Planning to Sell Your Business



There are so many, business owning, baby boomers about to turn 60 and who are now starting to think about retirement, that I predict the “exit strategy” business is going to boom!

These are business owners who have been building up their businesses for decades, perhaps with the idea of passing them on to their families or selling as a retirement nest egg.

But... When the time comes it’s not that simple. There are not heaps of people out there with millions of dollars waiting for the opportunity to give them to you so that they can have the pleasure of buying the business that you are trying to escape from.

In fact, selling your business so that you can retire and live on the continent or put your feet up next to the fire, requires a strategy and a plan of action.


Commonly called an “exit strategy”, I prefer to call it a marketing strategy with your own exit at maximum benefits built into an overall plan that provides for the future of the business, its customers and staff, while making it attractive to potential purchasers.

Business sales don’t just happen on retirement and can be the result of illnesses, accidents and even divorces, so it is sensible to start looking at your business right now as a “marketable product” to see how well it stacks up.

Start with the check list below.

1. Does a potential buyer have to have a trade or special skills or qualifications to run your business? YES [ ]; NO [ ]

2. Does your business run without you there? YES [ ]; NO [ ]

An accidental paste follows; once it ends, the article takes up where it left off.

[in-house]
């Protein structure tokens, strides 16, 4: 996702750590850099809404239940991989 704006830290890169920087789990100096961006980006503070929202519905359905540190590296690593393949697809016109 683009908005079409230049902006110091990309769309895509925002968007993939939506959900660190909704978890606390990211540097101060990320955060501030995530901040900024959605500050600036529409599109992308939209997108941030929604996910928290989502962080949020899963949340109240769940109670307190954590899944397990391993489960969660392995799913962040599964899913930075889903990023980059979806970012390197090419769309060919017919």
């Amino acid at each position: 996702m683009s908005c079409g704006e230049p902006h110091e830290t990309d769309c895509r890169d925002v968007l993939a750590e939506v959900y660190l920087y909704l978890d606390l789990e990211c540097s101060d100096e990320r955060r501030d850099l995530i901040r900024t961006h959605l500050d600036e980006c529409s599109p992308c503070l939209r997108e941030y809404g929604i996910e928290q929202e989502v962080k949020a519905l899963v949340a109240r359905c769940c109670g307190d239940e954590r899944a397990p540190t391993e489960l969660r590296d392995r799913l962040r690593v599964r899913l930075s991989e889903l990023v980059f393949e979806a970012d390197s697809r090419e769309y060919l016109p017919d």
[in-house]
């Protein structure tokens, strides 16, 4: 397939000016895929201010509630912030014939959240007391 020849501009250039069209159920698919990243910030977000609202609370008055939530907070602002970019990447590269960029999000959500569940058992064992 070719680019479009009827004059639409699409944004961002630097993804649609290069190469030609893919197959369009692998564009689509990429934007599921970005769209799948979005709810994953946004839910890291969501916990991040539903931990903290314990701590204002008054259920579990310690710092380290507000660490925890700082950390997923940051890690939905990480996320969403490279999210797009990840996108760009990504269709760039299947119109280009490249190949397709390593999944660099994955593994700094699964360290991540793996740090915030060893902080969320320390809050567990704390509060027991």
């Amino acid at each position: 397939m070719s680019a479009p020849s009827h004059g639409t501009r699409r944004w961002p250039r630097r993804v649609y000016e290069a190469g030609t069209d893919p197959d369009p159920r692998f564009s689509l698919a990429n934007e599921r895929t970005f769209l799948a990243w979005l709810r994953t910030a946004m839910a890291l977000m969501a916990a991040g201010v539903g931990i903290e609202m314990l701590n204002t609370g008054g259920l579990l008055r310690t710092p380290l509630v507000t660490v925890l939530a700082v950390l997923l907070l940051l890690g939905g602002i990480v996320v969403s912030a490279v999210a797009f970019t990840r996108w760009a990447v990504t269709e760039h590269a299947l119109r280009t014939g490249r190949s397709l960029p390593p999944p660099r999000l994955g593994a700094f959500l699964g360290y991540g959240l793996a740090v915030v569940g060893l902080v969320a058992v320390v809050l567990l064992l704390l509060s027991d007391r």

3. Do you operate 5 days per week? YES [ ]; NO [ ]

4. Is your business in a growth industry / market, or a static / declining one?
YES [ ]; NO [ ]

5. Is your business more profitable than your competitors?
YES [ ]; NO [ ]

6. Is your business worth more than similar businesses in your industry?
YES [ ]; NO (or don’t know) [ ]

7. Are there competitors or potential industry entrants who could benefit by buying your business?
YES [ ]; NO (or don’t know) [ ]

8. Would customers still do business with your organisation if you didn’t own it?
YES [ ]; NO [ ]

9. Do you have an up to date and detailed customer database showing customer information and purchase / sales history? YES [ ]; NO [ ]

10. Do you have a promotional program to keep regular contact with your current / regular customers and a sales / promotional program to recruit more customers?
YES [ ]; NO [ ]

11. Do your annual accounts reflect an accurate picture of your business from a prospective buyer’s perspective?
YES [ ]; NO [ ]

12. If your business owns its premises or other property has it been recently valued? YES [ ]; NO [ ]

13. Have loose ends like slow moving stock lines been eliminated, staff numbers reduced etc? YES [ ]; NO [ ]

Mostly “NO” or “don’t know” answers show that your business could be improved an indicate areas you may need to work on. You never know when you might have to sell your business!

If you have mainly “YES” answers your business is in pretty good shape for sale


It seems to me that selling your business is a lot like selling a house you have been living in for many years.